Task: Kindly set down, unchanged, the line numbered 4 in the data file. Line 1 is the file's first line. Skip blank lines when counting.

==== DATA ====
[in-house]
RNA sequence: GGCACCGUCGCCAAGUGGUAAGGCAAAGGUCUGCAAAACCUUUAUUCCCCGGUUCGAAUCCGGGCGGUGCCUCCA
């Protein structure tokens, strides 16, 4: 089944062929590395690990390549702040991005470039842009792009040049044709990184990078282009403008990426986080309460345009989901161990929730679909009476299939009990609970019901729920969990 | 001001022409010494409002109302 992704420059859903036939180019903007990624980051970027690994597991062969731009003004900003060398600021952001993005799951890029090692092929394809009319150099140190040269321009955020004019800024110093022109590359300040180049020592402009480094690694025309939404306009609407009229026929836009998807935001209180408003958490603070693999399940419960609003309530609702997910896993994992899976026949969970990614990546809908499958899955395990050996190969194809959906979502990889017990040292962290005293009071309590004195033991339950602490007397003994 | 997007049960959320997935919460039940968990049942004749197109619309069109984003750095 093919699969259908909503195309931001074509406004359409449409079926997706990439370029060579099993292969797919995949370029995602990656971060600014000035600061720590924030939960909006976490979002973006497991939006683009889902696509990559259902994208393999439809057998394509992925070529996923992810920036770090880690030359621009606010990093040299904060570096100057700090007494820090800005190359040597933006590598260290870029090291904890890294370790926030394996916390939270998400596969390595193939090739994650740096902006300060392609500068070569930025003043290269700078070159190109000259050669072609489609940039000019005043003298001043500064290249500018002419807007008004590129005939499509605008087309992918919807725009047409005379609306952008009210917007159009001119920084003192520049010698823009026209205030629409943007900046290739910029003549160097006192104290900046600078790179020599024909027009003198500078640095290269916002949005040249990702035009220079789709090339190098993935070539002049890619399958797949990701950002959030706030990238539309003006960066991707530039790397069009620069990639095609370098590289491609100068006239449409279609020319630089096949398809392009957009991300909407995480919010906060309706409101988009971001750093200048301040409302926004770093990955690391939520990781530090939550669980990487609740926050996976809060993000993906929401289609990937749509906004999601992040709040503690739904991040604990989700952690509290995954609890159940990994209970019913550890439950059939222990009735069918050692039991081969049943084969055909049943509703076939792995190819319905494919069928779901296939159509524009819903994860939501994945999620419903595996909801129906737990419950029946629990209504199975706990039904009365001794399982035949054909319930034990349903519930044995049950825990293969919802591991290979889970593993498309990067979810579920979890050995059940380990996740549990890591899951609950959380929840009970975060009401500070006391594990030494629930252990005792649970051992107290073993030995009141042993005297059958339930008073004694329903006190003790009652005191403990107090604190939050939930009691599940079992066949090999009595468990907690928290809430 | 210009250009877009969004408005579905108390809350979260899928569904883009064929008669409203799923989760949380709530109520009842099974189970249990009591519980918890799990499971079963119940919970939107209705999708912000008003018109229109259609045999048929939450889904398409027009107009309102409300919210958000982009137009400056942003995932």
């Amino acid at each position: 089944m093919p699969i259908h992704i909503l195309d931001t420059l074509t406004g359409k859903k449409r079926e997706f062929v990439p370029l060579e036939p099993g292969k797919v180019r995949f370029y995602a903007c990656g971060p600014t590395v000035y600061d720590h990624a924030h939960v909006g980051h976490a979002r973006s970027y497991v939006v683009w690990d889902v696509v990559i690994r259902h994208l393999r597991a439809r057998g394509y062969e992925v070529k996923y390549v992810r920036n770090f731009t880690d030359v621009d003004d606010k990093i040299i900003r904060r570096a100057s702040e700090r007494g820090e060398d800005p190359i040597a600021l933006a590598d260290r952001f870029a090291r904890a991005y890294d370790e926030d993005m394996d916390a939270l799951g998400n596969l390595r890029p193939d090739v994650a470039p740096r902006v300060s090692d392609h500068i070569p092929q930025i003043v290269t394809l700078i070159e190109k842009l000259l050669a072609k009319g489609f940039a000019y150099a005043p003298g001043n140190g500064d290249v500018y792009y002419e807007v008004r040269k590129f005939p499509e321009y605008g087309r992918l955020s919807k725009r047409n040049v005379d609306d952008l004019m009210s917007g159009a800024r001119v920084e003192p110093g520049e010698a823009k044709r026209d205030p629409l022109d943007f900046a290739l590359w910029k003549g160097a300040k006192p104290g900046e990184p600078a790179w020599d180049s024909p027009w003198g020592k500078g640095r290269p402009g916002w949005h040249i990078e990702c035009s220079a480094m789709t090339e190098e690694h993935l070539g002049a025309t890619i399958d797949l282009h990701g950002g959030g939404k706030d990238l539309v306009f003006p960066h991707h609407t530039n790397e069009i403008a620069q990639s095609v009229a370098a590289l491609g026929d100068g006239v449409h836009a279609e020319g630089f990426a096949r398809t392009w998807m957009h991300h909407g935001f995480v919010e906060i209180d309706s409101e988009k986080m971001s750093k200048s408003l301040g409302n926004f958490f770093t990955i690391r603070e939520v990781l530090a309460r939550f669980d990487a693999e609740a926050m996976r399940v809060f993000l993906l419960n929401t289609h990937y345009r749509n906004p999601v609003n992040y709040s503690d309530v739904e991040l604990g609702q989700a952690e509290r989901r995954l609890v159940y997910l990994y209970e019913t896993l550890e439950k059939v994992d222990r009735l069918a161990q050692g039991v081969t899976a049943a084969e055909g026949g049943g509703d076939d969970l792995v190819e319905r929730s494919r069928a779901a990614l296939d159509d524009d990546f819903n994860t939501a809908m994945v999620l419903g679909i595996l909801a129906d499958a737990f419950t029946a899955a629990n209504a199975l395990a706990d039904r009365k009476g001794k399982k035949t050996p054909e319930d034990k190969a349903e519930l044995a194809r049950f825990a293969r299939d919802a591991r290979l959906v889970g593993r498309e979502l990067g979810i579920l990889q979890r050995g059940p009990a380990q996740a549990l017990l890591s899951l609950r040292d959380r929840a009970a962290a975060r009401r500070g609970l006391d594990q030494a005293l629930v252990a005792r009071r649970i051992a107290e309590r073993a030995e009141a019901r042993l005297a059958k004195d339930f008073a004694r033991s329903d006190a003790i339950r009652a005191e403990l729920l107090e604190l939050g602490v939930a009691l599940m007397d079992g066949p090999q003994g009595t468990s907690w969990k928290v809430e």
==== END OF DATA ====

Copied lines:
């Amino acid at each position: 089944m093919p699969i259908h992704i909503l195309d931001t420059l074509t406004g359409k859903k449409r079926e997706f062929v990439p370029l060579e036939p099993g292969k797919v180019r995949f370029y995602a903007c990656g971060p600014t590395v000035y600061d720590h990624a924030h939960v909006g980051h976490a979002r973006s970027y497991v939006v683009w690990d889902v696509v990559i690994r259902h994208l393999r597991a439809r057998g394509y062969e992925v070529k996923y390549v992810r920036n770090f731009t880690d030359v621009d003004d606010k990093i040299i900003r904060r570096a100057s702040e700090r007494g820090e060398d800005p190359i040597a600021l933006a590598d260290r952001f870029a090291r904890a991005y890294d370790e926030d993005m394996d916390a939270l799951g998400n596969l390595r890029p193939d090739v994650a470039p740096r902006v300060s090692d392609h500068i070569p092929q930025i003043v290269t394809l700078i070159e190109k842009l000259l050669a072609k009319g489609f940039a000019y150099a005043p003298g001043n140190g500064d290249v500018y792009y002419e807007v008004r040269k590129f005939p499509e321009y605008g087309r992918l955020s919807k725009r047409n040049v005379d609306d952008l004019m009210s917007g159009a800024r001119v920084e003192p110093g520049e010698a823009k044709r026209d205030p629409l022109d943007f900046a290739l590359w910029k003549g160097a300040k006192p104290g900046e990184p600078a790179w020599d180049s024909p027009w003198g020592k500078g640095r290269p402009g916002w949005h040249i990078e990702c035009s220079a480094m789709t090339e190098e690694h993935l070539g002049a025309t890619i399958d797949l282009h990701g950002g959030g939404k706030d990238l539309v306009f003006p960066h991707h609407t530039n790397e069009i403008a620069q990639s095609v009229a370098a590289l491609g026929d100068g006239v449409h836009a279609e020319g630089f990426a096949r398809t392009w998807m957009h991300h909407g935001f995480v919010e906060i209180d309706s409101e988009k986080m971001s750093k200048s408003l301040g409302n926004f958490f770093t990955i690391r603070e939520v990781l530090a309460r939550f669980d990487a693999e609740a926050m996976r399940v809060f993000l993906l419960n929401t289609h990937y345009r749509n906004p999601v609003n992040y709040s503690d309530v739904e991040l604990g609702q989700a952690e509290r989901r995954l609890v159940y997910l990994y209970e019913t896993l550890e439950k059939v994992d222990r009735l069918a161990q050692g039991v081969t899976a049943a084969e055909g026949g049943g509703d076939d969970l792995v190819e319905r929730s494919r069928a779901a990614l296939d159509d524009d990546f819903n994860t939501a809908m994945v999620l419903g679909i595996l909801a129906d499958a737990f419950t029946a899955a629990n209504a199975l395990a706990d039904r009365k009476g001794k399982k035949t050996p054909e319930d034990k190969a349903e519930l044995a194809r049950f825990a293969r299939d919802a591991r290979l959906v889970g593993r498309e979502l990067g979810i579920l990889q979890r050995g059940p009990a380990q996740a549990l017990l890591s899951l609950r040292d959380r929840a009970a962290a975060r009401r500070g609970l006391d594990q030494a005293l629930v252990a005792r009071r649970i051992a107290e309590r073993a030995e009141a019901r042993l005297a059958k004195d339930f008073a004694r033991s329903d006190a003790i339950r009652a005191e403990l729920l107090e604190l939050g602490v939930a009691l599940m007397d079992g066949p090999q003994g009595t468990s907690w969990k928290v809430e």